Government seeks to help kids from all walks of life do well in school: Senior Minister

Most of life's inequalities can be traced back to people's childhood and that is why the Government's efforts on social mobility start when Singaporeans are young, said Senior Minister Tharman Shanmugaratnam yesterday.

Deep interventions are critical in the early years to spur children from all walks of life to do well in school, he added.

"We are determined to make every effort to help kids who start off with low-income families to have hope in life, to have confidence, and to enter primary school brimming with enthusiasm. It can be done," Mr Tharman said in the People's Action Party's talk show series on Facebook called Straight Talk.

One way the Government has been doing this is by raising the quality of pre-school education, he added, pointing out that it is doubling its expenditure in the next few years.

He also said in five years, 80 per cent of pre-school education will be supported by the Government, up from 30 per cent eight years ago.

Last year, the Early Childhood Development Agency announced that annual spending by the Government on the early childhood sector is set to double to more than $2 billion in the next few years. This is up from the $1 billion spent in 2018.

Another move to lift the standards in the pre-school sector is teacher training, Mr Tharman said, noting the National Institute of Early Childhood Development took in its first batch of trainees last year.

Beyond these efforts, targeted help for children is available too, added Mr Tharman.

He held up the KidStart programme that provides advice and support to families on aspects of bringing up children like nutrition. It was introduced in 2016. About 5,000 children are set to go through it in the next few years, he said.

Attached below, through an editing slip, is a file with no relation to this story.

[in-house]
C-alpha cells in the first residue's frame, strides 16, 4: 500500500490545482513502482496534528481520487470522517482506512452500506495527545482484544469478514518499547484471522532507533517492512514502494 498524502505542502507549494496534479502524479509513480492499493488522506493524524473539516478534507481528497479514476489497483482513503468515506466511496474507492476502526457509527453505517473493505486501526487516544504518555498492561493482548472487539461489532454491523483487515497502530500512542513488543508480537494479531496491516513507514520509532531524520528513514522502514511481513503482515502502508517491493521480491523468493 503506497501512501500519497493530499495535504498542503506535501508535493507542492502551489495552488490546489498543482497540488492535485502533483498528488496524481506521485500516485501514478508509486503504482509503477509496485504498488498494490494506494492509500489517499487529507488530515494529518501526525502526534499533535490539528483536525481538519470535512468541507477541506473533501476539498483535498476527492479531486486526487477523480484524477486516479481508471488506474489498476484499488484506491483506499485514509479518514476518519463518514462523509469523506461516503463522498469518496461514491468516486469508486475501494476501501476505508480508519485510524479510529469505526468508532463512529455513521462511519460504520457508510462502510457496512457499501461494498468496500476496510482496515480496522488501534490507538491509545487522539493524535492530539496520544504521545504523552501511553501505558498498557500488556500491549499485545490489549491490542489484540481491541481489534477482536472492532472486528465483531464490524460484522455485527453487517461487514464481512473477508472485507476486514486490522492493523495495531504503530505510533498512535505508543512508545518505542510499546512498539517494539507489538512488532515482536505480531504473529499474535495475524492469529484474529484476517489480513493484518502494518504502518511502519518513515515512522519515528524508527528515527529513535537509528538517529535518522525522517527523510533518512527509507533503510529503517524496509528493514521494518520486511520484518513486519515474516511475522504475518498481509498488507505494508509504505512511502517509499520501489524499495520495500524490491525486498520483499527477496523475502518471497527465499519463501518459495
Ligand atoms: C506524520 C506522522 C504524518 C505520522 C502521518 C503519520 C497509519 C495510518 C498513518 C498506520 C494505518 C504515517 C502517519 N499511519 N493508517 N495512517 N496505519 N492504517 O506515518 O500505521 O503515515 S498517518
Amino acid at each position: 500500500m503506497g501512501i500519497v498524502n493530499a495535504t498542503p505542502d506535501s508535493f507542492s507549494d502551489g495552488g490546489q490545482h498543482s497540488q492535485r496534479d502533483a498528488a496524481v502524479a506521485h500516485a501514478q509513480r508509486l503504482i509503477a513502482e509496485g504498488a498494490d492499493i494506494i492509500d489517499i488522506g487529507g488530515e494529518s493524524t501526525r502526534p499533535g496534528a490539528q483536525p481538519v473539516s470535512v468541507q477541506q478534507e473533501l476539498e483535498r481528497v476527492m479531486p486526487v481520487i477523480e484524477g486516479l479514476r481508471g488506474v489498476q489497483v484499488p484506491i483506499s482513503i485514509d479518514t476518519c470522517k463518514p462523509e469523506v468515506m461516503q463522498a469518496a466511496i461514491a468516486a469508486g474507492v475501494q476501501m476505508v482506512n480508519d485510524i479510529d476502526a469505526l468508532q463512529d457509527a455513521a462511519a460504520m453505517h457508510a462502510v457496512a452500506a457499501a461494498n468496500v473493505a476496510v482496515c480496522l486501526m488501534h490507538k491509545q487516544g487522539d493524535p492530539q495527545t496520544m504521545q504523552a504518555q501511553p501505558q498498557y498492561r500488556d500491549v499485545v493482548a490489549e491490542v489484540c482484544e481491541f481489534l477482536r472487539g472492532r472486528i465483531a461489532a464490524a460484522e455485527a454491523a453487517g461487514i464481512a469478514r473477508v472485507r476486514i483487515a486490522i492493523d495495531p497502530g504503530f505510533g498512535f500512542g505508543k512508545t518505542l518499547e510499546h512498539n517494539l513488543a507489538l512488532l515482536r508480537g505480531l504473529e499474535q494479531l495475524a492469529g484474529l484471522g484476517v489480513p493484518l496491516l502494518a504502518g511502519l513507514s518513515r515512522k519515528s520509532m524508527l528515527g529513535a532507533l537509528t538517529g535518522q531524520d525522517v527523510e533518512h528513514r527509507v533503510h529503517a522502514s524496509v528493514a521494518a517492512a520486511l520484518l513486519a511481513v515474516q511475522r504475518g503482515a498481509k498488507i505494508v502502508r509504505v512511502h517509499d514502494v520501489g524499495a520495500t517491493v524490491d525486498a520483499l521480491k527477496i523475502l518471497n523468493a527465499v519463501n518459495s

Mr Tharman said Singapore has one of the best school systems in the world and the country ends up at the top of the tables for subjects such as reading and mathematics.

But it is not just its averages that are high, he added.

"Our children from lower income backgrounds substantially outperform children from lower income backgrounds in the advanced countries."

In fact, they do better than the average child in countries such as Switzerland, France, Germany and Sweden, he added.

Work has also gone into preventing a digital divide in Singapore, said Mr Tharman, noting that no matter how poor a family is, every child will have broadband Internet at home, which will cost as low as $6 a month.

Each child will also have a computer at home, and if they are on the Education Ministry's financial aid scheme, they will not have to pay for one.

Yesterday, Mr Tharman pointed out the differentiation between children while young is being reduced by the Government, citing the abolishment of primary school streaming more than 10 years ago.

In the same vein, secondary schools are moving away from streaming and towards full subject-based banding.

"It enables students to mix more with each other... and never think that 'I'm stronger than someone else' or 'I'm weaker than someone else' as you grow up," he said.

Inequality will widen if government pays for everyone: Tharman

A system of universal benefits where the Government pays for everyone will lead to greater inequality and an increase in taxes for the middle class, said Senior Minister Tharman Shanmugaratnam.

Addressing calls to change the way Singapore taxes citizens to boost revenue, Mr Tharman said it may seem appealing but in fact, such a system will widen the gap between the haves and have nots.

Speaking yesterday during the PAP's Straight Talk series, he said: "Because if the Government has to pay for everyone, it means the better-off people get the same benefits as the poor.